The human chaperonin Hsp60 is thought to play a role in the progression of Alzheimer's disease by mitigating against intracellular β-amyloid stress. Here, we show that the bacterial homolog GroEL (51% sequence identity) reduces the neurotoxic effects of amyloid-β(1-42) (Aβ42) on human neural stem cell-derived neuronal cultures. To understand the mechanism of GroEL-mediated abrogation of neurotoxicity, we studied the interaction of Aβ42 with GroEL using a variety of biophysical techniques. Aβ42 binds to GroEL as a monomer with a lifetime of ∼1 ms, as determined from global analysis of multiple relaxation-based NMR experiments. Dynamic light scattering demonstrates that GroEL dissolves small amounts of high-molecular-weight polydisperse aggregates present in fresh soluble Aβ42 preparations. The residue-specific transverse relaxation rate profile for GroEL-bound Aβ42 reveals the presence of three anchor-binding regions (residues 16-21, 31-34, and 40-41) located within the hydrophobic GroEL-consensus binding sequences. Single-molecule FRET analysis of Aβ42 binding to GroEL results in no significant change in the FRET efficiency of a doubly labeled Aβ42 construct, indicating that Aβ42 samples a random coil ensemble when bound to GroEL. Finally, GroEL substantially slows down the disappearance of NMR visible Aβ42 species and the appearance of Aβ42 protofibrils and fibrils as monitored by electron and atomic force microscopies. The latter observations correlate with the effect of GroEL on the time course of Aβ42-induced neurotoxicity. These data provide a physical basis for understanding how Hsp60 may serve to slow down the progression of Alzheimer's disease.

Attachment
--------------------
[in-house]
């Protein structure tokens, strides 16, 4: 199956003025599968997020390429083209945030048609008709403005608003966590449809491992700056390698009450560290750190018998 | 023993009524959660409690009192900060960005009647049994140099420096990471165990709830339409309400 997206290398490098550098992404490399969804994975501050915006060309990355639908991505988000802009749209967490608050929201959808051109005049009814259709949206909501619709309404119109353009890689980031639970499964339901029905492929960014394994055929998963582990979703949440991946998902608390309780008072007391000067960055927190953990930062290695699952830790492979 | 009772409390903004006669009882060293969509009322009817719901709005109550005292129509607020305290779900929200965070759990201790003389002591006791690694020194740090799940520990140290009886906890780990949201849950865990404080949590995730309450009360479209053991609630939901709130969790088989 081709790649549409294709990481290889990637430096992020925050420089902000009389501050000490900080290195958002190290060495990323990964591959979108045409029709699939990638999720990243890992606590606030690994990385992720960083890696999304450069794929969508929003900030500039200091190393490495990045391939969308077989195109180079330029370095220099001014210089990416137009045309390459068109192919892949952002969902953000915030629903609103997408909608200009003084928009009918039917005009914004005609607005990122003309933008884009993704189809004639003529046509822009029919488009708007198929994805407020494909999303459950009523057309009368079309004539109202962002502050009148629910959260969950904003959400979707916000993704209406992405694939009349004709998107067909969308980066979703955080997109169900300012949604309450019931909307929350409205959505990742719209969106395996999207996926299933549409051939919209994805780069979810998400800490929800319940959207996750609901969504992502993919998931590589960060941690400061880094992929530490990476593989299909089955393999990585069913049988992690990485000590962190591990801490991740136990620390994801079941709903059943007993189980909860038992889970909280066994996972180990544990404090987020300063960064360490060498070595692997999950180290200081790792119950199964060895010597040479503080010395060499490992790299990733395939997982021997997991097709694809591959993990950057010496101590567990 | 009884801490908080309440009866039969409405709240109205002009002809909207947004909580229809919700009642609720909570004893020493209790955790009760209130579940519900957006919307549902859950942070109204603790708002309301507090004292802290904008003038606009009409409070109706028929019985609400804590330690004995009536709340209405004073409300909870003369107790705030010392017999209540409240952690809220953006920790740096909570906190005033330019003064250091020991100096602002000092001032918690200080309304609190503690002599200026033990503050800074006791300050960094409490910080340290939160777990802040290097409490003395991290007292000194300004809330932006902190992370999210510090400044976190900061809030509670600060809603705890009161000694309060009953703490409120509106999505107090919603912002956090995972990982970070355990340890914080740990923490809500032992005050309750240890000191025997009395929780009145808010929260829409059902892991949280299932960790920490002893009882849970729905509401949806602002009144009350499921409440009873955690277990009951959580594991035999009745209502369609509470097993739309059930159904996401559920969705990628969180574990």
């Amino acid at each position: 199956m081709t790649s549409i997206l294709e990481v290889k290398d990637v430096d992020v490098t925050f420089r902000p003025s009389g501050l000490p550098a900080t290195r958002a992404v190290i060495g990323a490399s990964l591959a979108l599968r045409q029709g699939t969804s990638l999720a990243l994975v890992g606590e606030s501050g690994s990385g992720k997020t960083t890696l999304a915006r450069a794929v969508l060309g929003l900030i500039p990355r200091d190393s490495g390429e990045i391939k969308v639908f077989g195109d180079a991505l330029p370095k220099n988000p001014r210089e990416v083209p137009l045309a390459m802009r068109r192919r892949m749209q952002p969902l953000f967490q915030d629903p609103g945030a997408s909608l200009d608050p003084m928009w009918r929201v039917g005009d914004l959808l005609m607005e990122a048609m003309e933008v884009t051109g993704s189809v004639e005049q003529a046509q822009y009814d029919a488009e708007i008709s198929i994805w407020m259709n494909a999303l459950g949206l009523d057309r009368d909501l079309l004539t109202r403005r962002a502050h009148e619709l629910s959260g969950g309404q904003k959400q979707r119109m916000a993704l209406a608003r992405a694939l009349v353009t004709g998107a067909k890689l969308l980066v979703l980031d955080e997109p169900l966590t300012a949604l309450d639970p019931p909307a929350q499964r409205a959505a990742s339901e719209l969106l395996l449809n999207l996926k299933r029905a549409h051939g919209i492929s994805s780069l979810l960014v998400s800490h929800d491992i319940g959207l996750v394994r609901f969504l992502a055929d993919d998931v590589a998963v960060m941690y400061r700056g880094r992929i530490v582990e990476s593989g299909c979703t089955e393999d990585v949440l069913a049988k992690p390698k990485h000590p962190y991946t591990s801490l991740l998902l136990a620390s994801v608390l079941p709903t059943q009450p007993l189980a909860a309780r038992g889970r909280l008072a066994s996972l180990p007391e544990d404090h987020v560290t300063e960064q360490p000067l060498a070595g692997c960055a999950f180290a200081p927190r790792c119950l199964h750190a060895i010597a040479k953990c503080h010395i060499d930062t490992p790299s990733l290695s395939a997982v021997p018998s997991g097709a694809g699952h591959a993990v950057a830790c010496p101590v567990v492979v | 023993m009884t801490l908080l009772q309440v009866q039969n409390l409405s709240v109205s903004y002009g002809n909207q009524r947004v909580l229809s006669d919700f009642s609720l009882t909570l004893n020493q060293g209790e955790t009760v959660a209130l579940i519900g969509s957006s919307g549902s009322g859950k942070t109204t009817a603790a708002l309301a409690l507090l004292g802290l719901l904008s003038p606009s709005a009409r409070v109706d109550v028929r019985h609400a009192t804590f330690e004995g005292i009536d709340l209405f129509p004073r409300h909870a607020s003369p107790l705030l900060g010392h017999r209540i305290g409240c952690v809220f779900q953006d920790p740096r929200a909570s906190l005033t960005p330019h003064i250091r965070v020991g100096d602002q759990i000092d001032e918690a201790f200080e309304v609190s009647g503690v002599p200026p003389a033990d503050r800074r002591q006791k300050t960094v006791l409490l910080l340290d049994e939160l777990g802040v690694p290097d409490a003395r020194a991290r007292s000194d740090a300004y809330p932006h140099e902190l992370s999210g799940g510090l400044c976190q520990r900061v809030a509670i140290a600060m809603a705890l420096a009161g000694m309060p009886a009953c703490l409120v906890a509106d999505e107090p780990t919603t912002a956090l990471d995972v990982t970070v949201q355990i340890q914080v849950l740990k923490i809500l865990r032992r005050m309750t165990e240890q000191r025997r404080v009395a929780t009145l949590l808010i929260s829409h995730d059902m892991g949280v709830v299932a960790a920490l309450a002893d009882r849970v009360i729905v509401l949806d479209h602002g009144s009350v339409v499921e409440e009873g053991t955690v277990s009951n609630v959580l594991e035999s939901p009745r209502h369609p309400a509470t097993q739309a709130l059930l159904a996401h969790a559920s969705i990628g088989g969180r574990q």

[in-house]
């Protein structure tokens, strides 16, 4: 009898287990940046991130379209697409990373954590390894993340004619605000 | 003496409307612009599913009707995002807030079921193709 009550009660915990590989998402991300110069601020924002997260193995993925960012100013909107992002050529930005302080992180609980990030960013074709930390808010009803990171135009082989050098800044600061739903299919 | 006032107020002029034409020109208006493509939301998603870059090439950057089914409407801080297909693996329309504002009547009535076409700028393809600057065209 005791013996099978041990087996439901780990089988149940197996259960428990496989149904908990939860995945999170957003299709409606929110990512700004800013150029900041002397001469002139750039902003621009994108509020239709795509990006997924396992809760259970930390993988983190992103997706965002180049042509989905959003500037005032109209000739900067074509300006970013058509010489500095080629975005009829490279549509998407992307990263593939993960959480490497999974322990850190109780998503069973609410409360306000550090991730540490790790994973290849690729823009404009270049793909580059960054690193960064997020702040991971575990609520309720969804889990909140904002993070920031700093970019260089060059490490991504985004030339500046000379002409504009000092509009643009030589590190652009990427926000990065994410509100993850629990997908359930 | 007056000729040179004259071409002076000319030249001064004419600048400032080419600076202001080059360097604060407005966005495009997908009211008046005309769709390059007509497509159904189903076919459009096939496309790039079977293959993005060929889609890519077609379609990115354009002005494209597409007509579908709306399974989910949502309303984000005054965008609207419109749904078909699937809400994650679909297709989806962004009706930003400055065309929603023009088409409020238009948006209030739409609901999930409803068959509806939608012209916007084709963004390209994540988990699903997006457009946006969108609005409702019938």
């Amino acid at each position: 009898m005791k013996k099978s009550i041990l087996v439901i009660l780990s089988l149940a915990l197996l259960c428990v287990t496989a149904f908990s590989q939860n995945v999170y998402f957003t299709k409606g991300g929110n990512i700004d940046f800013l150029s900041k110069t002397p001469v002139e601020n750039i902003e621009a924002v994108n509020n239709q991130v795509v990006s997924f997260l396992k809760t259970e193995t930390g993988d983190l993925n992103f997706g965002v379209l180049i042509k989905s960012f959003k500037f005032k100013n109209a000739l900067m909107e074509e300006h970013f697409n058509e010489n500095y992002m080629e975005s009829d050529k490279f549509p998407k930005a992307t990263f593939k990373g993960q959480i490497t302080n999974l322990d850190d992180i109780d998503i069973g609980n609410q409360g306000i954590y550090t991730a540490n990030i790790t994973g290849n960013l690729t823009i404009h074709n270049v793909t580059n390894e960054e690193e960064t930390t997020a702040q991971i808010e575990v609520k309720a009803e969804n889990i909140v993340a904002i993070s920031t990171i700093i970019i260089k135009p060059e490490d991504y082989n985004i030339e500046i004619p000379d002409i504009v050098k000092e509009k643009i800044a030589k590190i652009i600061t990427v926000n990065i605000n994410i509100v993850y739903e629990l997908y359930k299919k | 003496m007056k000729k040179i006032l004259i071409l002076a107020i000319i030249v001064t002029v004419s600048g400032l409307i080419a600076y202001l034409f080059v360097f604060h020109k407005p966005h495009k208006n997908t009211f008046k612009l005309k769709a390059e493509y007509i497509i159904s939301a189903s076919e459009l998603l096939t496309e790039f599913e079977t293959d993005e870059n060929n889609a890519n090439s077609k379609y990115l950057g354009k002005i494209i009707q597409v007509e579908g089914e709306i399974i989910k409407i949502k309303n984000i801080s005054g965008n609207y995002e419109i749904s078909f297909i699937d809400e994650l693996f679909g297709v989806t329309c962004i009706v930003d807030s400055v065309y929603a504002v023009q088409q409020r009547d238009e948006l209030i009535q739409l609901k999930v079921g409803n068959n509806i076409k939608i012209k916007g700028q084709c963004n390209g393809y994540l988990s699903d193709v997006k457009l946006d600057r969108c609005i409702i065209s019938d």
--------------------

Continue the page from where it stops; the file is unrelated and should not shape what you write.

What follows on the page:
Keywords: NMR spectroscopy; amyloid β–chaperonin interactions; electron microscopy; fluorescence resonance energy transfer; neurotoxicity.